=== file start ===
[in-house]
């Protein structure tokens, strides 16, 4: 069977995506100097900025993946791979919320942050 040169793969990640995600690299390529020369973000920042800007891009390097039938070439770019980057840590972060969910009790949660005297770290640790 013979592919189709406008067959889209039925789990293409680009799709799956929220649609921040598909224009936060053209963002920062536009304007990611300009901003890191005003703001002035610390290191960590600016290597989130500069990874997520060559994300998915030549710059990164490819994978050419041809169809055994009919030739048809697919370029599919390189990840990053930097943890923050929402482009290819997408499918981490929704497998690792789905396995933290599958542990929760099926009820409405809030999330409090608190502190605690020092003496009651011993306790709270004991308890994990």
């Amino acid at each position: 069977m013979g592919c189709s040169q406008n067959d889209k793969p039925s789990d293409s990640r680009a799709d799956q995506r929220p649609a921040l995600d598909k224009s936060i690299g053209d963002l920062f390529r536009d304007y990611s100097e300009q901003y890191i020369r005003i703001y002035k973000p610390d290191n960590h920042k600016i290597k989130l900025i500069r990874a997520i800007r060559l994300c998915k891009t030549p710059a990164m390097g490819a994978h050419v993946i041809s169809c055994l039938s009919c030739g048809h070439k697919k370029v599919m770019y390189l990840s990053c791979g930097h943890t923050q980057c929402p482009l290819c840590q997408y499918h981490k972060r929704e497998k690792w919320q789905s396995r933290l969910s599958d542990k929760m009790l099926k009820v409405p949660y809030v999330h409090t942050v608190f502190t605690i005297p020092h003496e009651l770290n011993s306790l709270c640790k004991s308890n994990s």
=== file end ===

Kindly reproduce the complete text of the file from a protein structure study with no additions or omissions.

[in-house]
């Protein structure tokens, strides 16, 4: 069977995506100097900025993946791979919320942050 040169793969990640995600690299390529020369973000920042800007891009390097039938070439770019980057840590972060969910009790949660005297770290640790 013979592919189709406008067959889209039925789990293409680009799709799956929220649609921040598909224009936060053209963002920062536009304007990611300009901003890191005003703001002035610390290191960590600016290597989130500069990874997520060559994300998915030549710059990164490819994978050419041809169809055994009919030739048809697919370029599919390189990840990053930097943890923050929402482009290819997408499918981490929704497998690792789905396995933290599958542990929760099926009820409405809030999330409090608190502190605690020092003496009651011993306790709270004991308890994990």
């Amino acid at each position: 069977m013979g592919c189709s040169q406008n067959d889209k793969p039925s789990d293409s990640r680009a799709d799956q995506r929220p649609a921040l995600d598909k224009s936060i690299g053209d963002l920062f390529r536009d304007y990611s100097e300009q901003y890191i020369r005003i703001y002035k973000p610390d290191n960590h920042k600016i290597k989130l900025i500069r990874a997520i800007r060559l994300c998915k891009t030549p710059a990164m390097g490819a994978h050419v993946i041809s169809c055994l039938s009919c030739g048809h070439k697919k370029v599919m770019y390189l990840s990053c791979g930097h943890t923050q980057c929402p482009l290819c840590q997408y499918h981490k972060r929704e497998k690792w919320q789905s396995r933290l969910s599958d542990k929760m009790l099926k009820v409405p949660y809030v999330h409090t942050v608190f502190t605690i005297p020092h003496e009651l770290n011993s306790l709270c640790k004991s308890n994990s």